It was a gorgeous spring day on Memorial Day weekend, and we were lucky enough to be spending it in a refreshing lake in the woods with friends. Buoyed by the air inside their pink and green translucent swim rings, our children, who range from ages 4 to 7, sang and laughed in delight. We were close by, never letting them get too far out of reach. A lovely, peaceful, relaxing afternoon.
Then the next thing you know, another woman is yanking my four-year-old son into the air to keep him from drowning.
Not only were we shaken by the close call, but I felt especially unnerved — I’d just read an article not a week or two before describing drowning. Contrary to common belief, it’s not the loud, splashing event we see in movies, but a quiet, almost subtle sinking.
That’s exactly what happened. My son was right in front of me — but quietly gulping water, right at the surface. I am so lucky someone else recognized what I so easily overlooked.
I’m not alone. My son was exhibiting signs of the Instinctive Drowning Response, something I’d never heard of before researching drowning for this story.
Two of the signs include the lack of ability to call or wave for help and staying vertical or upright in the water — behaviors that might be easy to miss.
The facts are scary. Consider this:
“Of the approximately 750 children who will drown next year, about 375 of them will do so within 25 yards of a parent or other adult. In ten percent of those drownings, the adult will actually watch them do it, having no idea it is happening.” (mariovittone)
In some ways, it’s no wonder that drowning is the second leading cause of accidental deaths among children ages 1-14.
Water Safety: Life-Saving Tips
Safety precautions of all kinds can seem obvious. But looking at this incident and others, little mistakes can be easy to make, especially when you’re having fun.
As parents or caregivers, we might relax into a false sense of security and:
- Forget to keep children under 5 within arms’ length
- Depend on swimming aids — like the floating ring — as a substitute for a life vest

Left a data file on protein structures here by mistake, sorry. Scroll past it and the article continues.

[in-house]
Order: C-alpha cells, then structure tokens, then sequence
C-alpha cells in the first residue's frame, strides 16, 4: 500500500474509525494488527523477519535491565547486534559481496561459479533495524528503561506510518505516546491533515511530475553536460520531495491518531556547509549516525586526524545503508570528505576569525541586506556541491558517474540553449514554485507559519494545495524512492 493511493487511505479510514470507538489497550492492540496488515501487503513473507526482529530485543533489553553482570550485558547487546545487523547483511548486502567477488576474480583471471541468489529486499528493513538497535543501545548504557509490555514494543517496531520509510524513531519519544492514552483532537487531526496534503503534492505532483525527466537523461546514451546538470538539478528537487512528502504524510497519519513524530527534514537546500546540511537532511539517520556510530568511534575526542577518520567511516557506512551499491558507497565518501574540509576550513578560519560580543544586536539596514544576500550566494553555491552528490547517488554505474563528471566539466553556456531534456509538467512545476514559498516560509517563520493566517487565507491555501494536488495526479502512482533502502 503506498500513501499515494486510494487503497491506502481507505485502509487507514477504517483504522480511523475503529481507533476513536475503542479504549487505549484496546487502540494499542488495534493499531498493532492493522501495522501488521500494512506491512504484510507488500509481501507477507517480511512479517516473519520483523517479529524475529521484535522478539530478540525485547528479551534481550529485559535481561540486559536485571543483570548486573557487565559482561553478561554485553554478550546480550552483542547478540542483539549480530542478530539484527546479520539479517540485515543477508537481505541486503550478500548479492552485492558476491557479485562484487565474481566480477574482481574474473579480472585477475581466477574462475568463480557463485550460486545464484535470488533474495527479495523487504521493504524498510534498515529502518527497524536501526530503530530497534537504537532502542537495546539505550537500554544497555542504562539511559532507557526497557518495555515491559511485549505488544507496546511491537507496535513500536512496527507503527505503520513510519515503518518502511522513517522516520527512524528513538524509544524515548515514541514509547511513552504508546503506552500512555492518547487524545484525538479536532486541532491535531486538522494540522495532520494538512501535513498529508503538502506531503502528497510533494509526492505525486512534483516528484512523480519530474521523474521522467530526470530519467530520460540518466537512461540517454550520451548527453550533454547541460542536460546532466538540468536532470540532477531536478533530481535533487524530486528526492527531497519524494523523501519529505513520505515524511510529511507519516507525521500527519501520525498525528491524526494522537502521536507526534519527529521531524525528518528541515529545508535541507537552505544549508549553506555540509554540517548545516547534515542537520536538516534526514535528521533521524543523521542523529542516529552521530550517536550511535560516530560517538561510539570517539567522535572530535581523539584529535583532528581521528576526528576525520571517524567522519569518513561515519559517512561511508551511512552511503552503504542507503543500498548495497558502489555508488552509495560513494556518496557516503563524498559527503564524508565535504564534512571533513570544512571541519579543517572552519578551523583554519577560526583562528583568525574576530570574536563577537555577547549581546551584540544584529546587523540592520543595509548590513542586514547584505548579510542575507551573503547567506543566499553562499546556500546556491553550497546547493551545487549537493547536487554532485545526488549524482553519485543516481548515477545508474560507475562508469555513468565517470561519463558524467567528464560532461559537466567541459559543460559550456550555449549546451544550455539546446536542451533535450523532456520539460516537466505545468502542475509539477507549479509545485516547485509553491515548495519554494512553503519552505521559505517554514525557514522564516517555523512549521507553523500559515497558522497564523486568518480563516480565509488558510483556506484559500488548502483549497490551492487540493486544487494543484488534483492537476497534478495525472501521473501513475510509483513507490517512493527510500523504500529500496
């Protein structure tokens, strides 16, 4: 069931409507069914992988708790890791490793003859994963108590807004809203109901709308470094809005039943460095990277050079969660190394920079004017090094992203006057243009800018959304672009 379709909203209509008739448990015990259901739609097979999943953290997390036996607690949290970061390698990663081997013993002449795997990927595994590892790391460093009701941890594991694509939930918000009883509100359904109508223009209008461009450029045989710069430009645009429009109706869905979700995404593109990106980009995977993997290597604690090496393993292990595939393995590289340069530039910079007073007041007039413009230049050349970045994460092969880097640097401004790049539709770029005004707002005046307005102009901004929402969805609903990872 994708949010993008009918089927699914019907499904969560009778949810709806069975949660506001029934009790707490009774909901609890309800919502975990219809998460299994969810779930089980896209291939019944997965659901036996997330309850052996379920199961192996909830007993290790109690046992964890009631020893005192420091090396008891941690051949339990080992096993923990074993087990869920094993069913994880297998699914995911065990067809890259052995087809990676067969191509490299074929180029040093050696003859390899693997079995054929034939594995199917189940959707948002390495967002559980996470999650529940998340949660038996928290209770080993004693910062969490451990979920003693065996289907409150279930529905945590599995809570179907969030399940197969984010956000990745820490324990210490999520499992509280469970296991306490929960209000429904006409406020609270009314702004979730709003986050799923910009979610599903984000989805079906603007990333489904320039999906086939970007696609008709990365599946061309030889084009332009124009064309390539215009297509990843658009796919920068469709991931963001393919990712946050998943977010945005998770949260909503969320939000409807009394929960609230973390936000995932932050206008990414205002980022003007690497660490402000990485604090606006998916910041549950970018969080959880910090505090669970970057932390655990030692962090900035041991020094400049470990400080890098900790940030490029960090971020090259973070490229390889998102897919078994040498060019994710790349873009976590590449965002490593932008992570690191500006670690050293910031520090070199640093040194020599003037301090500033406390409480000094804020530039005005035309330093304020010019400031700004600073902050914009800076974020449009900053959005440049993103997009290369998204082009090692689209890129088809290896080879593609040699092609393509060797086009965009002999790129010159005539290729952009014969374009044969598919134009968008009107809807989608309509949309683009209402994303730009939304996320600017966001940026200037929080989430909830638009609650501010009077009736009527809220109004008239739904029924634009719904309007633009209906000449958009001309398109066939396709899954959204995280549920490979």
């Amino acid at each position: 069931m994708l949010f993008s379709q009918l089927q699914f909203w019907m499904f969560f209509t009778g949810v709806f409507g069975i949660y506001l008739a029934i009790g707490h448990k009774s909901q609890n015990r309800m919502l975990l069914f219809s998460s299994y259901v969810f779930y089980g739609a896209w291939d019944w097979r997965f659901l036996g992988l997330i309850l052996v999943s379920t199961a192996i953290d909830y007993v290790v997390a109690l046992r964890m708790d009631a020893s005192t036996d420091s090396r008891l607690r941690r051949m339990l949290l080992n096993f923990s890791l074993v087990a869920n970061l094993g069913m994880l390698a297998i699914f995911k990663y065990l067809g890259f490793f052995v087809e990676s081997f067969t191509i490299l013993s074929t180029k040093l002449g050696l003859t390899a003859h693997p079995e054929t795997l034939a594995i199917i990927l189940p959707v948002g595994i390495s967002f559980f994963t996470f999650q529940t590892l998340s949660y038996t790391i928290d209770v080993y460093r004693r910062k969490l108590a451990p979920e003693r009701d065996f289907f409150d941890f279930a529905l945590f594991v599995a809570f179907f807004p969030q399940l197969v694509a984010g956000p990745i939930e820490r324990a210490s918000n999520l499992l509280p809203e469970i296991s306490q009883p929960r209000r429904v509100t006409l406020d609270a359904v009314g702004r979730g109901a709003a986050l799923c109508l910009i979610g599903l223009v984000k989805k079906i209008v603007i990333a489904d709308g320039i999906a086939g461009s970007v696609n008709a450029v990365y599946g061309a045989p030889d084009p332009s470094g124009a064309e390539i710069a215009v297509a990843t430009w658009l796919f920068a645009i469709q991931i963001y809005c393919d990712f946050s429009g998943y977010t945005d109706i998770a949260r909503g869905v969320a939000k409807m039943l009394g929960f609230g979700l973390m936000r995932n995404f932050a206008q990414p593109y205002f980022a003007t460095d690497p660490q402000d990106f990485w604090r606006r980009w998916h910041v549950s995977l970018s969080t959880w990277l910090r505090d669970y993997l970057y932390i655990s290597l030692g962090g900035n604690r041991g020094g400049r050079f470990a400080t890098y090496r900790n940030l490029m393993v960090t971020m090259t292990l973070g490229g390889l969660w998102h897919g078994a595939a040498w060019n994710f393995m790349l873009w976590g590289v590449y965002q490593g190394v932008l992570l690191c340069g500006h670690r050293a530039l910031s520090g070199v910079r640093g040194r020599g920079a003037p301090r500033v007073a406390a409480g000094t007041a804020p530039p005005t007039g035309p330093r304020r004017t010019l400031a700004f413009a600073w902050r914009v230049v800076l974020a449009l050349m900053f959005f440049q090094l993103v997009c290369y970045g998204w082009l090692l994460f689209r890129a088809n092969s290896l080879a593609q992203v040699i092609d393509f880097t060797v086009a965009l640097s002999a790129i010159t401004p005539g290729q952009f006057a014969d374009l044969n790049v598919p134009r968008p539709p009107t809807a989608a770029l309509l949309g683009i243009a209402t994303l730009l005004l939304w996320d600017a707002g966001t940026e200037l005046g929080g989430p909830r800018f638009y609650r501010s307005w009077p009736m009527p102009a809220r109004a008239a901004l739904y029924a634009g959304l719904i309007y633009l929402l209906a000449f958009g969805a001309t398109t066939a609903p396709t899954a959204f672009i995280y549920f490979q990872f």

- Allow electrical devices to get too close to the water
So what can you do?
- Get your kids a lifejacket — and when you go boating, wear one yourself.
- Stay vigilant and close to your young kids and don’t assume a ring will keep them safe.
- Learn CPR. You can find a nearby class through the American Red Cross.
- Give your kids — or yourself — swimming lessons.
Water Safety at Oceans, Lakes, Rivers
Natural bodies of water require specific considerations.
You should always:
- Check for hazards or water depth before kids begin to jump and dive.
- Avoid fast-moving currents and water, strong tides and waves.
- Swim near trained lifeguards in designated areas.
- Stay away from swimming under or around rafts, docks and boats.
If you take your children to a new natural swimming area, go with someone familiar with the local plants, animals and swimming hazards; poisonous species as well as underwater rocks can pose dangers to you and your family if you don’t know what you’re doing.
These tips aren’t just for kids: According to the Centers for Disease Control, “More than half of fatal and nonfatal drownings among those 15 years and older (57% and 57% respectively) occurred in natural water settings.”
Germs in the Water
Drowning isn’t the only danger to swimmers; bacteria and viruses can cause serious illnesses, especially to young children.
In general, don’t think of the water as a giant bathtub. Clean your children before and after swimming, and don’t let them swim with leaky diapers in a public pool.
Want to know more about safety for your kids?
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